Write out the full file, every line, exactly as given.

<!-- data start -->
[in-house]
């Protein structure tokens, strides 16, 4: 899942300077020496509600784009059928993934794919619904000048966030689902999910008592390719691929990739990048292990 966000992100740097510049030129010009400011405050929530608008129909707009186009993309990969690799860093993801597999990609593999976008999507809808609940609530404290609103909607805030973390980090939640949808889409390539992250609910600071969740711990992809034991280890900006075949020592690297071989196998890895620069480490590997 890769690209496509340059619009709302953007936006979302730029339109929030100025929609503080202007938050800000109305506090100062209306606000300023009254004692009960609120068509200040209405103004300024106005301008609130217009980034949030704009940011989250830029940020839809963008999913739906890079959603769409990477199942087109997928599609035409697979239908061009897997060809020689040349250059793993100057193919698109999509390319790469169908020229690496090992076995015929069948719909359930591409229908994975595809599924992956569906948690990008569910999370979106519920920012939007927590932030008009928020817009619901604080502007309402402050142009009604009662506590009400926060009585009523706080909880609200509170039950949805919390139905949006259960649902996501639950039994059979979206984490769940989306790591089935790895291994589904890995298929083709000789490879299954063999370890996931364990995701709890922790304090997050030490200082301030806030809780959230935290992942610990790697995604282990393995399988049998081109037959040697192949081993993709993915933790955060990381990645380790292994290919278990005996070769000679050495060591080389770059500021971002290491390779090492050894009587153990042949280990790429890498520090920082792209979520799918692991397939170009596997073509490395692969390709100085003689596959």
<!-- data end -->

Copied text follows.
[in-house]
């Protein structure tokens, strides 16, 4: 899942300077020496509600784009059928993934794919619904000048966030689902999910008592390719691929990739990048292990 966000992100740097510049030129010009400011405050929530608008129909707009186009993309990969690799860093993801597999990609593999976008999507809808609940609530404290609103909607805030973390980090939640949808889409390539992250609910600071969740711990992809034991280890900006075949020592690297071989196998890895620069480490590997 890769690209496509340059619009709302953007936006979302730029339109929030100025929609503080202007938050800000109305506090100062209306606000300023009254004692009960609120068509200040209405103004300024106005301008609130217009980034949030704009940011989250830029940020839809963008999913739906890079959603769409990477199942087109997928599609035409697979239908061009897997060809020689040349250059793993100057193919698109999509390319790469169908020229690496090992076995015929069948719909359930591409229908994975595809599924992956569906948690990008569910999370979106519920920012939007927590932030008009928020817009619901604080502007309402402050142009009604009662506590009400926060009585009523706080909880609200509170039950949805919390139905949006259960649902996501639950039994059979979206984490769940989306790591089935790895291994589904890995298929083709000789490879299954063999370890996931364990995701709890922790304090997050030490200082301030806030809780959230935290992942610990790697995604282990393995399988049998081109037959040697192949081993993709993915933790955060990381990645380790292994290919278990005996070769000679050495060591080389770059500021971002290491390779090492050894009587153990042949280990790429890498520090920082792209979520799918692991397939170009596997073509490395692969390709100085003689596959």